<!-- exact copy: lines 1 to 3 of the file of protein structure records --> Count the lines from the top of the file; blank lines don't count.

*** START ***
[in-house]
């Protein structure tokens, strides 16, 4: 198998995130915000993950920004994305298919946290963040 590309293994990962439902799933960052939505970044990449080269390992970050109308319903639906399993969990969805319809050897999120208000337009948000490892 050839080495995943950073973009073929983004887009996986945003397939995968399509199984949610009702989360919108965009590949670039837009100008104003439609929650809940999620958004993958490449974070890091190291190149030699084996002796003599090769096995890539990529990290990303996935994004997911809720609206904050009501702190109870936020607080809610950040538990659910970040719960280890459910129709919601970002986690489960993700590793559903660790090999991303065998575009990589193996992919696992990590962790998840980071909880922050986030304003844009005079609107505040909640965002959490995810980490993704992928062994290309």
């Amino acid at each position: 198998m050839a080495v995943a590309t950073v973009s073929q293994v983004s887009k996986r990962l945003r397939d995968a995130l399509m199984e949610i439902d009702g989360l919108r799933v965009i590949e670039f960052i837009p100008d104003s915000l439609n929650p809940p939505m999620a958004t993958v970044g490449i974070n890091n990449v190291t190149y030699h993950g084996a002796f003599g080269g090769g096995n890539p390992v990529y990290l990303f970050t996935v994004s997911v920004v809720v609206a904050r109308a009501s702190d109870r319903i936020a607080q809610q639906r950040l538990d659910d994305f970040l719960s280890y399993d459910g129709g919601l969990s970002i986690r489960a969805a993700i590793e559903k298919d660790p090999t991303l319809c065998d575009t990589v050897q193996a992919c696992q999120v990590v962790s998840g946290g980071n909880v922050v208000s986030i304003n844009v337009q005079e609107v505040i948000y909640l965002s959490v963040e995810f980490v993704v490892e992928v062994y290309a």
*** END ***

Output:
[in-house]
């Protein structure tokens, strides 16, 4: 198998995130915000993950920004994305298919946290963040 590309293994990962439902799933960052939505970044990449080269390992970050109308319903639906399993969990969805319809050897999120208000337009948000490892 050839080495995943950073973009073929983004887009996986945003397939995968399509199984949610009702989360919108965009590949670039837009100008104003439609929650809940999620958004993958490449974070890091190291190149030699084996002796003599090769096995890539990529990290990303996935994004997911809720609206904050009501702190109870936020607080809610950040538990659910970040719960280890459910129709919601970002986690489960993700590793559903660790090999991303065998575009990589193996992919696992990590962790998840980071909880922050986030304003844009005079609107505040909640965002959490995810980490993704992928062994290309």
């Amino acid at each position: 198998m050839a080495v995943a590309t950073v973009s073929q293994v983004s887009k996986r990962l945003r397939d995968a995130l399509m199984e949610i439902d009702g989360l919108r799933v965009i590949e670039f960052i837009p100008d104003s915000l439609n929650p809940p939505m999620a958004t993958v970044g490449i974070n890091n990449v190291t190149y030699h993950g084996a002796f003599g080269g090769g096995n890539p390992v990529y990290l990303f970050t996935v994004s997911v920004v809720v609206a904050r109308a009501s702190d109870r319903i936020a607080q809610q639906r950040l538990d659910d994305f970040l719960s280890y399993d459910g129709g919601l969990s970002i986690r489960a969805a993700i590793e559903k298919d660790p090999t991303l319809c065998d575009t990589v050897q193996a992919c696992q999120v990590v962790s998840g946290g980071n909880v922050v208000s986030i304003n844009v337009q005079e609107v505040i948000y909640l965002s959490v963040e995810f980490v993704v490892e992928v062994y290309a």